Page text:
Does this sound familiar?
Takes hours to fall asleep and when he finally does he wakes up and is AWAKE for hours? Some nights not falling asleep until 2 or even 6am! If by some miracle he does sleep, he wakes way too early like 5 or even 4:30? Some nights waking and coming into your room (or by a sibling's bed) only to stand and watch you sleep for an hour or more?
You have a consistent routine, are diligent about diet and no TV, offer plenty of outdoor time, etc., and still to no avail your child is a vampire??? You have other children so you know you are not CRAZY or "missing" something obvious?
My son had SEVERE sleep issues, too. We eventually had him treated through NAET for a number of things but when they treated him for gluten it was a huge breakthrough! (With NAET you only eliminate the substance for the 25 hours after treatment, then they can have it without effects if they are cleared). We went to (and still go to) www.richmondnaetclinic.com
I feel like this really treated the SOURCE of the problem, instead of just managing the symptoms . . .
Other things that really helped in the meantime:
We bought a celestial canopy that hangs from the ceiling to the floor and hung it over the head of his bed with the sides coming down the front and front sides of the bed. (found here: http://www.magiccabin.com/magiccabin/product.do?section_i...) Then put a "husband" pillow in there, another pillow to support his sleeping pillow, and another pillow by his feet and one on the other side so there is a little space in the middle of like 5 pillows all under the canopy. This creates a little "cocoon" for him. He calls it his boat. We did the celestial sky because he is obsessed with the sky. Always wanting to be in the sky when he is overwhelmed or upset.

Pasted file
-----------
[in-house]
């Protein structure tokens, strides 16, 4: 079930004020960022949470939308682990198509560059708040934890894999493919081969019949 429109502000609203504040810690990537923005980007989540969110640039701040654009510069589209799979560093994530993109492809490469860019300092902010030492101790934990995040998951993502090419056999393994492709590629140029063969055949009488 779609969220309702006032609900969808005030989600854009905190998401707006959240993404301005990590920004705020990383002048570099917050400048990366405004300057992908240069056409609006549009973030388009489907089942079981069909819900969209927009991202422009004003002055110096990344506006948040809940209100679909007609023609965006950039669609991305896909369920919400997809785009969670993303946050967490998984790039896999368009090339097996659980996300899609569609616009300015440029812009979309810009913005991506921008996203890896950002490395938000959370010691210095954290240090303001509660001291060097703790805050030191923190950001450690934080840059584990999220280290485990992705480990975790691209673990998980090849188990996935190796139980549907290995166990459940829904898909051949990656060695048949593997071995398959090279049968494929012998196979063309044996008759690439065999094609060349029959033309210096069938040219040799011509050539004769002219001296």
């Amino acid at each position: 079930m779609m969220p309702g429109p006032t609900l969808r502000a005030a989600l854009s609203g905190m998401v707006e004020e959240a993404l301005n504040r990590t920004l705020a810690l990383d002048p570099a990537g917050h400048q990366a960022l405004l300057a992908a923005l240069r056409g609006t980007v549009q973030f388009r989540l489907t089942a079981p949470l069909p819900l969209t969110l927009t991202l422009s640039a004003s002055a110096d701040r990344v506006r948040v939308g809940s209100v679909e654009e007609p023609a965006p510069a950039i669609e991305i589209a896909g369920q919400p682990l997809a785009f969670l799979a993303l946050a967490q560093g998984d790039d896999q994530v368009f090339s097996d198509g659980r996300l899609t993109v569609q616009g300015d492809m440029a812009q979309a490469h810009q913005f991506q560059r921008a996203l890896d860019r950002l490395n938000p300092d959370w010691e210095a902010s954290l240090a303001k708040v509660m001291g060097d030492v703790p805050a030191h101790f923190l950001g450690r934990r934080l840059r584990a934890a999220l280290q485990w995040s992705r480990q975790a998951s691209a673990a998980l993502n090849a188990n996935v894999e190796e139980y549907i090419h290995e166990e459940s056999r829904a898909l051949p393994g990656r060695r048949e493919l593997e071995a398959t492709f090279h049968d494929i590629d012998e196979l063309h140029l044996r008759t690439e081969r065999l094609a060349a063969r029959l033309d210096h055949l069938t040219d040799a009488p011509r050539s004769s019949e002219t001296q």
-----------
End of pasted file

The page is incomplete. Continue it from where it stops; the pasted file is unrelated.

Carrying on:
When he nestles in his boat, between all the pillows (so pillows touch him on all sides), we cover him with a heavy blanket. All of this helps him to feel "grounded" when he closes his eyes.
Then we also give him melatonin. We give him 1 mg. That is conventionally considered a high dose, however, I have done extensive research and there was a study for children with SEVERE sleep issues who took 5 mg. We experimented with doses to see how much he needed for it to work. We have learned he needs to be IN bed within 20 minutes of taking it or else he becomes unbearably cranky. It has a very different effect in children than adults and if a child takes it for an extended period of time they can come off it with healthy sleep patterns in place (so as not to have sleep issues follow them for their whole lives). An extended period of time could be a year or two.
In contrast a child who is just a little restless can take melatonin (.5mg) for a week and be back on track.